In the event of such an evacuation:

  • You will be informed via your department/host department, email or social media
  • Follow all instructions provided on what action to take

Additional points

  • Transport systems may be affected by the city centre evacuation, therefore you should be prepared for disruptions to arrangements for travelling home
  • In the event that you are in the city centre, and become involved in an evacuation not related to the University, ensure that you follow all instructions given to you by the Police or Glasgow City Council

Good to know

  • The University has procedures in place for dealing with such incidents and liaising with emergency services

Bomb threats may be received in a phone call, via email or through social media applications. No matter how ridiculous or implausible the threat may seem, all such communications are a crime and should be reported to the police by dialling (9)999.

Upon Receiving a bomb threat

  • Stay calm and listen carefully
  • Have immediate access to a checklist of key information that should be recorded
  • If practical, keep the caller talking, and have a colleague dial (9)999
  • If displayed on your phone, note the number of the caller, otherwise dial 1471 to obtain the number once the call has ended
  • If the threat is a recorded message, write down as much information as possible
  • If the threat is received via text message, do not reply to, forward or delete the message. Note the number of the sender and follow police advice
  • Contact Security on (0141 548) 2222 as they will need to make an assessment of the risk

Additional points

If the threat is delivered face-to-face:

  • Try to remember as many distinguishing characteristics of the threat-maker as possible

If discovered in a written note, letter or as graffiti:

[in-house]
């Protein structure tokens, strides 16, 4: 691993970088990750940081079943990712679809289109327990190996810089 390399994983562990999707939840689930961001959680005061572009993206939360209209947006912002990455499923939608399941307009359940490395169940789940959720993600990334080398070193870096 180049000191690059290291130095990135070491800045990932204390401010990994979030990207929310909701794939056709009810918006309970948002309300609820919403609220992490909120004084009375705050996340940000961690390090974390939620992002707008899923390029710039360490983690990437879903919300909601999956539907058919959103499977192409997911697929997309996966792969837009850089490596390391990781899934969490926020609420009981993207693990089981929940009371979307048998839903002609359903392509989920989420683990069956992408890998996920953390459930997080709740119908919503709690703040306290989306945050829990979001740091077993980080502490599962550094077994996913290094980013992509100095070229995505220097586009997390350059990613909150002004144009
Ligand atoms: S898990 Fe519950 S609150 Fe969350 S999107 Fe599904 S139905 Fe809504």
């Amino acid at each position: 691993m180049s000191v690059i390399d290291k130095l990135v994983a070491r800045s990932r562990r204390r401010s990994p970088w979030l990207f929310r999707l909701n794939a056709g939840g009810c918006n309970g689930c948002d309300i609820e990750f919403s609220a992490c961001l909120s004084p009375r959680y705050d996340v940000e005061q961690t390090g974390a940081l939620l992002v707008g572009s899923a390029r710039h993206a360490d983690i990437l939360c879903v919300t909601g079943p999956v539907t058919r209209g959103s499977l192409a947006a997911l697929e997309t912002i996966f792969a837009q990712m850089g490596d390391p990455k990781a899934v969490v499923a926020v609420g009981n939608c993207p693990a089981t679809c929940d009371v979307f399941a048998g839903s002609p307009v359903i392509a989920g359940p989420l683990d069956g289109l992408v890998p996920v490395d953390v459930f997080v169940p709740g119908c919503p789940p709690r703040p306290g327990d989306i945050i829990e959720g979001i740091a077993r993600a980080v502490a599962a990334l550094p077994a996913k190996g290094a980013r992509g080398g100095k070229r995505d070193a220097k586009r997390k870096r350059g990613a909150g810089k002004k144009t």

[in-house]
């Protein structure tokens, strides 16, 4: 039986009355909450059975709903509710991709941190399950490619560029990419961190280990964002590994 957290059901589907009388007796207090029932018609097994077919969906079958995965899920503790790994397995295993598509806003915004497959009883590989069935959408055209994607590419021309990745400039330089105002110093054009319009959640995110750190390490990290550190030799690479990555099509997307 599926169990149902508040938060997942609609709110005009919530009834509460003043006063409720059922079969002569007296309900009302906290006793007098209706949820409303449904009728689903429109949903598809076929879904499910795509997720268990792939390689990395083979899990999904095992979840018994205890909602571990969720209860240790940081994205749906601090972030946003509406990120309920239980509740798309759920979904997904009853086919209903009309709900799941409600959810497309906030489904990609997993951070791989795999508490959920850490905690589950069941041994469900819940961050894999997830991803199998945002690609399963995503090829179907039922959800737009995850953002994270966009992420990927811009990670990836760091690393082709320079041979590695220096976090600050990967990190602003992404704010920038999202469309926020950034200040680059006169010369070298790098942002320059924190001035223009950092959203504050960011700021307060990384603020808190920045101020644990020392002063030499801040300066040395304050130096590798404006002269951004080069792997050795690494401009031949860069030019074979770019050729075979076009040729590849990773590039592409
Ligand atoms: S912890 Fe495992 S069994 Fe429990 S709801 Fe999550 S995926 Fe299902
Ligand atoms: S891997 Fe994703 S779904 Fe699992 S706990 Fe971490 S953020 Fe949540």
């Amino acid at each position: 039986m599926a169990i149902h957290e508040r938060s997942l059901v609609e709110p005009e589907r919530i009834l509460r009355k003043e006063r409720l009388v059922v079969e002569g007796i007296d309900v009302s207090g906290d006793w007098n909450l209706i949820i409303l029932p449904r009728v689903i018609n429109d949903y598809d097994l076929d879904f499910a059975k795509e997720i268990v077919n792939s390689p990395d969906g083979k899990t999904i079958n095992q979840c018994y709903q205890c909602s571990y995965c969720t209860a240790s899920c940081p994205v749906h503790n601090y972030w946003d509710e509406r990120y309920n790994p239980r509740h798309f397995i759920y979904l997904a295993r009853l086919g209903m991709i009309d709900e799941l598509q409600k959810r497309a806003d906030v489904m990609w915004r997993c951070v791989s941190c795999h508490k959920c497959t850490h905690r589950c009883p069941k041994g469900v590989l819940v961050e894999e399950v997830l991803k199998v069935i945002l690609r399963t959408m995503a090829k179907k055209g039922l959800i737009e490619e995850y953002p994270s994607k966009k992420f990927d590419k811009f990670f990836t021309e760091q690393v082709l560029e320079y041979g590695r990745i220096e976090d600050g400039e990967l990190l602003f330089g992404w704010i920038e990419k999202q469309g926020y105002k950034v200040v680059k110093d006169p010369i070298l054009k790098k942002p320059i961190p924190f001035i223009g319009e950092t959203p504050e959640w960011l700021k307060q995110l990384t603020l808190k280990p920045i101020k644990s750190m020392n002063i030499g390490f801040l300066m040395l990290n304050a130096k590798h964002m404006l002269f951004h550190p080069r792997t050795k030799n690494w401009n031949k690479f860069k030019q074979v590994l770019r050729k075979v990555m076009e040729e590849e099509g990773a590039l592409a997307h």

• Treat it as police evidence, and prevent others from touching the item

If the threat is received via email or social media:

  • Do not reply to, forward or delete the message
  • Note the sender's email address or username/user ID for social media
  • Preserve all web log files for your organisation to help the police investigation (as a guide, seven days prior to the threat being received and for 48 hours after)

Good to know

  • The University has procedures in place for dealing with such incidents and liaising with the emergency services

When dealing with suspicious items:

  • Do not touch or interfere with the item
  • If possible, attempt to identify the owner in the immediate area
  • If you still think it's suspicious, do not feel embarrassed or think somebody else will report it
  • Report it to a member of staff, Security on (0141 548) 2222 or if they are not available, dial (9)999; Do not use your mobile phone in the immediate vicinity
  • Move away to a safe distance - Even for a small item, such as a briefcase, move at least 100m away from the item

Remember: If you think it is suspicious, say something.

Good to know

The University has procedures in place for dealing with such incidents and liaising with emergency services.